Eminent Domain Stuff
New London Update (2/24/06)
Coverage of the Rally at New London's City Hall (w/ pics)
Sunday, May 23, 2004
Darrell Scott Before Congress
Darrell Scott is the father of Rachel Scott, one of the students killed in the Columbine school shootings on April 20, 1999. I seem to recall hearing something about him going before Congress, but my memory is far from perfect. I received a forward this morning (as many of you probably have) with the text of his testimony before the US House Judiciary Committee's subcommittee on May 27, 1999. The PDF can be found here, and other related links here (scroll down about half way). This is obviously ‘old news,’ but I think it is both important for its content and in that stands in stark contrast to something that has happened much more recently. Here is a bit of what Mr. Scott had to say:
"The first recorded act of violence was when Cain slew his brother Abel out in the field. The villain was not the club he used. Neither was it the NCA, the National Club Association. The true killer was Cain, and the reason for the murder could only be found in Cain's heart."
"In the days that followed the Columbine tragedy, I was amazed at how quickly fingers began to be pointed at groups such as the NRA. I am not a member of the NRA. I am not a hunter. I do not even own a gun. I am not here to represent or defend the NRA - because I don't believe that they are responsible for my daughter's death. Therefore I do not believe that they need to be defended. If I believed they had anything to do with Rachel's murder I would be their strongest opponent."
…when something as terrible as Columbine's tragedy occurs - politicians immediately look for a scapegoat such as the NRA. They immediately seek to pass more restrictive laws that contribute to erode away our personal and private liberties. We do not need more restrictive laws.
"Eric and Dylan would not have been stopped by metal detectors. No amount of gun laws can stop someone who spends months planning this type of massacre. The real villain lies within our own hearts. Political posturing and restrictive legislation are not the answers. The young people of our nation hold the key. There is a spiritual awakening taking place that will not be squelched! We do not need more religion. We do not need more gaudy television evangelists spewing out verbal religious garbage. We do not need more million dollar church buildings built while people with basic needs are being ignored. We DO need a change of heart and a humble acknowledgment that this nation was founded on the principle of simple trust in God!"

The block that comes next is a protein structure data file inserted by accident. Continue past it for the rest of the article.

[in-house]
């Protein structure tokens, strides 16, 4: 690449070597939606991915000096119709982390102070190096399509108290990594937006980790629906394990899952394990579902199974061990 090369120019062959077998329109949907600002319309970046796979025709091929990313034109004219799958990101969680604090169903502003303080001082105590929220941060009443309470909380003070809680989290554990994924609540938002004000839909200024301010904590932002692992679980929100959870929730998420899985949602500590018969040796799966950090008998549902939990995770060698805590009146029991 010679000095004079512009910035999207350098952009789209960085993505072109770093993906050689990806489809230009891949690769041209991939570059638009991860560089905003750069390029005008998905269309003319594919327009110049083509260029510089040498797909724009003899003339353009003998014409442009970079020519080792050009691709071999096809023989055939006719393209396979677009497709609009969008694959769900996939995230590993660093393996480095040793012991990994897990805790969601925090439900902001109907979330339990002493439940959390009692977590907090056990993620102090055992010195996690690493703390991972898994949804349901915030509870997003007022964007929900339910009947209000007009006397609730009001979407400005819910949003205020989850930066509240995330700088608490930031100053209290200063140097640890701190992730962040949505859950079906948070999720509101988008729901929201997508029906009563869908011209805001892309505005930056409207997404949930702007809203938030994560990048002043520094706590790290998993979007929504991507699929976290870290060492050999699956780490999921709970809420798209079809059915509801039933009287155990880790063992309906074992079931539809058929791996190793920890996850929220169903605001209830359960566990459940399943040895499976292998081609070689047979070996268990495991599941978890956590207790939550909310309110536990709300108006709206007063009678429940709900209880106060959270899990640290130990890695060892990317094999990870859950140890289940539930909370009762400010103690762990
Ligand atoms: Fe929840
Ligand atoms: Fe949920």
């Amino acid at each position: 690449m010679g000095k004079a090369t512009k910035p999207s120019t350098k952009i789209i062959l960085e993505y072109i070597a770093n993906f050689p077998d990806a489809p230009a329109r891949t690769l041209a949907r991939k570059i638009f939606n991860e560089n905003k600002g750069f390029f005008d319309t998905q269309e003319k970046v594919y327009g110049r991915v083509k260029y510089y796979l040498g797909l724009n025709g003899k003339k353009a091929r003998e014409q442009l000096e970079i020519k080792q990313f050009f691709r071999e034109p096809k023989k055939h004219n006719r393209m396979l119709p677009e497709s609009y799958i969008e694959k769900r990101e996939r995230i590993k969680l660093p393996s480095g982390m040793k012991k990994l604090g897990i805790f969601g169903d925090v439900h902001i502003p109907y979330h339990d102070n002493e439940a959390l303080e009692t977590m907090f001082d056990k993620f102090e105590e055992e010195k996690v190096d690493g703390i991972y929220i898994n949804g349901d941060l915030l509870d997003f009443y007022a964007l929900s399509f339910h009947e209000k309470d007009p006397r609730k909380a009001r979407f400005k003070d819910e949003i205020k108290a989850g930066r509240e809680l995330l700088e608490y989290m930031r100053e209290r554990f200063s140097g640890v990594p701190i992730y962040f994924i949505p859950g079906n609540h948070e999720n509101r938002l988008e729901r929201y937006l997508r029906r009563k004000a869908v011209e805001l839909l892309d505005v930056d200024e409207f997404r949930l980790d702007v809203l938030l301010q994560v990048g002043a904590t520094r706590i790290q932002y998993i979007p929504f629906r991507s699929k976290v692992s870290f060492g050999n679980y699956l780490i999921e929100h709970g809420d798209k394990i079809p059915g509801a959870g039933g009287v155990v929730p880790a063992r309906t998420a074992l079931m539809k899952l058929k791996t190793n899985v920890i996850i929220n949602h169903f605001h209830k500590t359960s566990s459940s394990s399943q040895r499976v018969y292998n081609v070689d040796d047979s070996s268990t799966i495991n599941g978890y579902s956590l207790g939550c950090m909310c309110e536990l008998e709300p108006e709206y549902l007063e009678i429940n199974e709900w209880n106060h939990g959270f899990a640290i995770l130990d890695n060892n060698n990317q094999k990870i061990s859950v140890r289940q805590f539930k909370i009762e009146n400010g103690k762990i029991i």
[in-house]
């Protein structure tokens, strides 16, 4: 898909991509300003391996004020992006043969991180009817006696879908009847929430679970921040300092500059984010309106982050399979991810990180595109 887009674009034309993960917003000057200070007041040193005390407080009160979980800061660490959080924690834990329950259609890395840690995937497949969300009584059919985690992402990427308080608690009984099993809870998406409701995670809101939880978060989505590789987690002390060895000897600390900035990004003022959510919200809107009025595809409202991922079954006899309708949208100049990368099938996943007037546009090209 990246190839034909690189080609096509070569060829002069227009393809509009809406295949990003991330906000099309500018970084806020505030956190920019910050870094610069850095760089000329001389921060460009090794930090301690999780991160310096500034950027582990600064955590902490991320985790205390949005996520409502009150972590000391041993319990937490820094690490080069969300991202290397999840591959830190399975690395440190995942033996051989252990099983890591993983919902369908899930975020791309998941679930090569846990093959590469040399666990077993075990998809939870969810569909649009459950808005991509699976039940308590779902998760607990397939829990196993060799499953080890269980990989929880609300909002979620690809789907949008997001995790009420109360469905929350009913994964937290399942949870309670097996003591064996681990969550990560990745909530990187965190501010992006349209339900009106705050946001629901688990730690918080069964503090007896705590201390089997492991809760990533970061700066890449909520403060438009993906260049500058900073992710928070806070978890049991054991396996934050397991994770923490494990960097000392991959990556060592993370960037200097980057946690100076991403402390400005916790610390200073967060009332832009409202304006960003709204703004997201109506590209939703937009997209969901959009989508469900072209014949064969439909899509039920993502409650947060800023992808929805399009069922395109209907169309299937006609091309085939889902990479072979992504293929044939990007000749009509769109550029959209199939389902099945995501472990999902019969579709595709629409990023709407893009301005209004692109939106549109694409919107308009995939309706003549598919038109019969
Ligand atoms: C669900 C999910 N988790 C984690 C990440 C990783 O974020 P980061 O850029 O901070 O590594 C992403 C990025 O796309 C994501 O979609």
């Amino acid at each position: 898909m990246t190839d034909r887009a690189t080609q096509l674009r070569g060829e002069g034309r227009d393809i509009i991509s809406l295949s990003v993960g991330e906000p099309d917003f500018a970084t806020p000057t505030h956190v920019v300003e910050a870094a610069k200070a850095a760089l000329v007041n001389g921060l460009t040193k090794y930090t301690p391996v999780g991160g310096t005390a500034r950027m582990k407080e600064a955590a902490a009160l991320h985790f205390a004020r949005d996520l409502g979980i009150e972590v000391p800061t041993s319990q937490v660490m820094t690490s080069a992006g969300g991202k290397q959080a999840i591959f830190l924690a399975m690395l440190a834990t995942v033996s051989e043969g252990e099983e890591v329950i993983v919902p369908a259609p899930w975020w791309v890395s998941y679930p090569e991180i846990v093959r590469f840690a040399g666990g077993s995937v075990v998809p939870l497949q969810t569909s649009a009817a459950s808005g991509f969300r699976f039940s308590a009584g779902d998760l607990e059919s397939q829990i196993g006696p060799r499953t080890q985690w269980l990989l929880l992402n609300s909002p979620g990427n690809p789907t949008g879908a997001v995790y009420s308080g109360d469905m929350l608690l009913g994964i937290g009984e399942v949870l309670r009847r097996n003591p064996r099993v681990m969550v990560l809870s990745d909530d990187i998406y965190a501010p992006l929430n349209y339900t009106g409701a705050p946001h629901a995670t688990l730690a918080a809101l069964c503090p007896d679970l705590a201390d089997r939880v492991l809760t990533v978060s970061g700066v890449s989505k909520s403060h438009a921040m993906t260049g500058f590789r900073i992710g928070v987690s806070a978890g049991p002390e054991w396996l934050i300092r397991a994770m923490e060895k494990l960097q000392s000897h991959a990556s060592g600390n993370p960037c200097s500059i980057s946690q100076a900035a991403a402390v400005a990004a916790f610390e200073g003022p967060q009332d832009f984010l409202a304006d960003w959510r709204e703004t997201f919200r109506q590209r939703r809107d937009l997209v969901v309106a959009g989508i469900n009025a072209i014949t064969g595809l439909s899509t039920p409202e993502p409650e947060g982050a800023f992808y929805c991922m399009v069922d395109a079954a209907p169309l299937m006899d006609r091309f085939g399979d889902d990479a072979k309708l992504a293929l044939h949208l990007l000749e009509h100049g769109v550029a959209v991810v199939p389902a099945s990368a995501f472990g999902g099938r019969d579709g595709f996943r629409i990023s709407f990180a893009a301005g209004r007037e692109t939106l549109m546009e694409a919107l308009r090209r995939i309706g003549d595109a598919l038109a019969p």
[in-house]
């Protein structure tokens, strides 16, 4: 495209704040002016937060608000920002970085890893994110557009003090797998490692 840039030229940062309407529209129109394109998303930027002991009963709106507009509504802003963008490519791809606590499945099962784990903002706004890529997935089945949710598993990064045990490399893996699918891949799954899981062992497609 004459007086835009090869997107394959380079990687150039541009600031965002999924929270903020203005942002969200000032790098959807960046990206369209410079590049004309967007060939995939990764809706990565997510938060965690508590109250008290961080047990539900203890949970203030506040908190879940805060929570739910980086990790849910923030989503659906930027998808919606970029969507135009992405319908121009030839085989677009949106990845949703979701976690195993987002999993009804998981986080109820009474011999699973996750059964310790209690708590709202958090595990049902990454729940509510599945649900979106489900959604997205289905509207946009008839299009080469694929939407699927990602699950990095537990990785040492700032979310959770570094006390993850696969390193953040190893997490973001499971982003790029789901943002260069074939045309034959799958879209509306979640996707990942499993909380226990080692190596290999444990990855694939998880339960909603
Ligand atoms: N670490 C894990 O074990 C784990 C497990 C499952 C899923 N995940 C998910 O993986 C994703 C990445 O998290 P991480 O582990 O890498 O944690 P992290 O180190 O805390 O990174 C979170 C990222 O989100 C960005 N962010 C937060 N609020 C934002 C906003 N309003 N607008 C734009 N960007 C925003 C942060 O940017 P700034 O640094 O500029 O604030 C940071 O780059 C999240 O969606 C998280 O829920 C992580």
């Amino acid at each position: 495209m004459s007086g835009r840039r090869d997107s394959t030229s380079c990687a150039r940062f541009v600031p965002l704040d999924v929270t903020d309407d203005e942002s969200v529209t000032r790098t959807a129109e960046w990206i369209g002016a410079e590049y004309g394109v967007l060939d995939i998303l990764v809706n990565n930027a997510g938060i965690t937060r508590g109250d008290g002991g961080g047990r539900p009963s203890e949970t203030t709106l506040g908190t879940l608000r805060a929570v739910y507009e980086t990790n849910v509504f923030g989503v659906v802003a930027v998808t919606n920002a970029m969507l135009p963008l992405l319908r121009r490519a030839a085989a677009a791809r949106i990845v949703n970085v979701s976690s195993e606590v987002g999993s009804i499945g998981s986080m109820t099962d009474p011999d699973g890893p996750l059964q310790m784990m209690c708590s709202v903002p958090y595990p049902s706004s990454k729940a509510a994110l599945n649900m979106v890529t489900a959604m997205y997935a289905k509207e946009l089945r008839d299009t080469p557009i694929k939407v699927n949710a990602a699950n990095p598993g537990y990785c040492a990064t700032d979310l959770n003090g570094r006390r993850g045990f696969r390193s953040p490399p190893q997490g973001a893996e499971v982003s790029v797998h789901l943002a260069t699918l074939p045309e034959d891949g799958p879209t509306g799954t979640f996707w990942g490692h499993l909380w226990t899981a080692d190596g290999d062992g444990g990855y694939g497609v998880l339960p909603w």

Here is a man who lost his daughter to absolutely senseless violence perpetrated by two very sick and confused teenagers. I cannot ever begin to imagine the pain of losing a child in any way…but to have lost your child like this must be unimaginably worse.
And yet, notice what he says. He lays the blame for this horrific act at the feet of the individuals who actually carried out this evil. Additionally, while he implicates the legislators by proxy, he does not call for their political heads on a platter. Rather, he challenges them to make things right.
Now, let’s compare Mr. Scott’s response to losing the most precious thing in his life to a more recent event. The beheading of Nick Berg caused both personal and national trauma. The response of his father has been nearly diametrically opposed to that of Mr. Scott, as I have mentioned previously. The Berg family claims (and are probably correct) that US forces held their son in Iraq causing him to be unable to leave before things went south, leading Mr. Berg to say:
"My son died for the sins of George Bush and Donald Rumsfeld. This administration did this,"
The equivalent would have been if Mr. Scott had gone before Congress and blamed the NRA for his daughter’s death. After all, the reasoning would go, without the NRA protecting the right of US citizens to own and carry guns, his daughter would still be alive.
The difference here, and the reason that I have immeasurable respect for Mr. Scott, is that Rachel Scott had no choice but to be in school and no reason to suspect that anything bad might happen to her. She was just going about her life like millions of other innocent kids in this country. To then be killed and have her father be man enough to stand up and lay blame where it belongs, namely at the feet of those who killed her, is amazing.
Mr. Berg’s response has been markedly different. He has laid the blame for his son’s brutal murder at the feet of President Bush and Donald Rumsfeld. Further, he has done so after his son was killed having been taken hostage in a war zone. His son was an adult who made a conscious decision to do good in the world while putting his own live in danger. That is a noble act and it should be applauded.
However, his father’s response has been a disgrace. I think the Berg family has the right to grieve however they see fit. The thing that concerns me (and should concern every American) is that Mr. Berg has used the death of his son, who supported President Bush’s decision to liberate Iraq, as an opportunity to undermine our efforts in that region. This action has put other sons and daughters still working for peace in Iraq in greater danger and is, therefore, both immoral and inexcusable.